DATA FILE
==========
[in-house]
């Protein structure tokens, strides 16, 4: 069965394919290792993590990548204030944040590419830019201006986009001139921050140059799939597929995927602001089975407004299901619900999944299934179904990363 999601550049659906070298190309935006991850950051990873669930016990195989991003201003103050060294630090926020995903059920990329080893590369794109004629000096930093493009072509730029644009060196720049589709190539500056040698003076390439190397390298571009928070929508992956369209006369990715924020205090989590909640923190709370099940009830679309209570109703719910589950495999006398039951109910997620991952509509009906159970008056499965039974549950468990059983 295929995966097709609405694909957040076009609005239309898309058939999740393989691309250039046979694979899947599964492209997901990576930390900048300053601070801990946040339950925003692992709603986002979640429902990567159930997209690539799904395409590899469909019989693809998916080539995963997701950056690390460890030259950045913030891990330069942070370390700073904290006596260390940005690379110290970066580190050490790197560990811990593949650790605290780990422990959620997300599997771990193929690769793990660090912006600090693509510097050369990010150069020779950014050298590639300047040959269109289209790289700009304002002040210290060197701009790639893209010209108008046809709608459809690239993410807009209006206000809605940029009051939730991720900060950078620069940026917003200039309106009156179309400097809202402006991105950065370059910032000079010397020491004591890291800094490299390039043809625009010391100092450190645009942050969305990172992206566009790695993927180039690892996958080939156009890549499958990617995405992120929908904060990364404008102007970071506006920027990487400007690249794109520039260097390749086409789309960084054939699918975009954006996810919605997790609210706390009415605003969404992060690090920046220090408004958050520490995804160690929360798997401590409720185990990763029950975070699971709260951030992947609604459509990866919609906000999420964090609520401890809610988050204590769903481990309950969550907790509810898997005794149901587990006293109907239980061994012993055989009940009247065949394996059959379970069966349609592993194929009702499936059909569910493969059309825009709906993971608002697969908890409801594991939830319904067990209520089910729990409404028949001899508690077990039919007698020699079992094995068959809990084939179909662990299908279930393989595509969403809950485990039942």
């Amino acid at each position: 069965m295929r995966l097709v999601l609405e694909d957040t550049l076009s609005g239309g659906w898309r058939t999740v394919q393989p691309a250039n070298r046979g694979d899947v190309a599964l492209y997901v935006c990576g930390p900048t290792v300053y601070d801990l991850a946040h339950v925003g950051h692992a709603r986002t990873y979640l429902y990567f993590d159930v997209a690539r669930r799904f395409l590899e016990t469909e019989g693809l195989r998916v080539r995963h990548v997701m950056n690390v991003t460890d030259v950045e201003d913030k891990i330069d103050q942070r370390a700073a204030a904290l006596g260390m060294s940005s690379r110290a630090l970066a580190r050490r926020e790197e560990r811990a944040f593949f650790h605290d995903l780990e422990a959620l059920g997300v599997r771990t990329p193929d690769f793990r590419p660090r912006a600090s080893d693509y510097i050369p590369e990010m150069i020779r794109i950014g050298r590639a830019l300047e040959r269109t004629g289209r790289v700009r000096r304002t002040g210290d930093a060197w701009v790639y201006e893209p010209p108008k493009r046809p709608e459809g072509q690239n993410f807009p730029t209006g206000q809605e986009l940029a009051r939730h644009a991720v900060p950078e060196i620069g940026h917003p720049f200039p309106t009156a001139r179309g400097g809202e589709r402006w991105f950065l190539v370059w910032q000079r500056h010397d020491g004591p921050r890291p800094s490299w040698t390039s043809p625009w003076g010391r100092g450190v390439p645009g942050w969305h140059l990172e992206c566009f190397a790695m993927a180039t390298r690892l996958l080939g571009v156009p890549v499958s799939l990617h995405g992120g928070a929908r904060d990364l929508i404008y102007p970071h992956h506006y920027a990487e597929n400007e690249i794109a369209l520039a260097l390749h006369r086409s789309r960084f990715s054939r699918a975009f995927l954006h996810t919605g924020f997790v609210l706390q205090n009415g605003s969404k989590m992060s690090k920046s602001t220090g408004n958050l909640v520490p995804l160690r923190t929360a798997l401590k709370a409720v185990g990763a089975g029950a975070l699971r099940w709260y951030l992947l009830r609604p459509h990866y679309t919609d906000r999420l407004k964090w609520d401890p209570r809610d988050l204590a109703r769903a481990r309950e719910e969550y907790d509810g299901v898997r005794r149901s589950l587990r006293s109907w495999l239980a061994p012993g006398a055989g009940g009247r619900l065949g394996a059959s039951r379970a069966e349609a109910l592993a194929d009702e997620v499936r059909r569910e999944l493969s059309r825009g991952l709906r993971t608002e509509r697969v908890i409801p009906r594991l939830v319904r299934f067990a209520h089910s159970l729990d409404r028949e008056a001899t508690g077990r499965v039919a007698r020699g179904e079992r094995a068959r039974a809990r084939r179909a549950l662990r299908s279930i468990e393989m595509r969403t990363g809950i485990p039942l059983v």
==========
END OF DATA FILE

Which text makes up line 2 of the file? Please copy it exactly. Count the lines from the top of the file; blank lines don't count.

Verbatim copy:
């Protein structure tokens, strides 16, 4: 069965394919290792993590990548204030944040590419830019201006986009001139921050140059799939597929995927602001089975407004299901619900999944299934179904990363 999601550049659906070298190309935006991850950051990873669930016990195989991003201003103050060294630090926020995903059920990329080893590369794109004629000096930093493009072509730029644009060196720049589709190539500056040698003076390439190397390298571009928070929508992956369209006369990715924020205090989590909640923190709370099940009830679309209570109703719910589950495999006398039951109910997620991952509509009906159970008056499965039974549950468990059983 295929995966097709609405694909957040076009609005239309898309058939999740393989691309250039046979694979899947599964492209997901990576930390900048300053601070801990946040339950925003692992709603986002979640429902990567159930997209690539799904395409590899469909019989693809998916080539995963997701950056690390460890030259950045913030891990330069942070370390700073904290006596260390940005690379110290970066580190050490790197560990811990593949650790605290780990422990959620997300599997771990193929690769793990660090912006600090693509510097050369990010150069020779950014050298590639300047040959269109289209790289700009304002002040210290060197701009790639893209010209108008046809709608459809690239993410807009209006206000809605940029009051939730991720900060950078620069940026917003200039309106009156179309400097809202402006991105950065370059910032000079010397020491004591890291800094490299390039043809625009010391100092450190645009942050969305990172992206566009790695993927180039690892996958080939156009890549499958990617995405992120929908904060990364404008102007970071506006920027990487400007690249794109520039260097390749086409789309960084054939699918975009954006996810919605997790609210706390009415605003969404992060690090920046220090408004958050520490995804160690929360798997401590409720185990990763029950975070699971709260951030992947609604459509990866919609906000999420964090609520401890809610988050204590769903481990309950969550907790509810898997005794149901587990006293109907239980061994012993055989009940009247065949394996059959379970069966349609592993194929009702499936059909569910493969059309825009709906993971608002697969908890409801594991939830319904067990209520089910729990409404028949001899508690077990039919007698020699079992094995068959809990084939179909662990299908279930393989595509969403809950485990039942």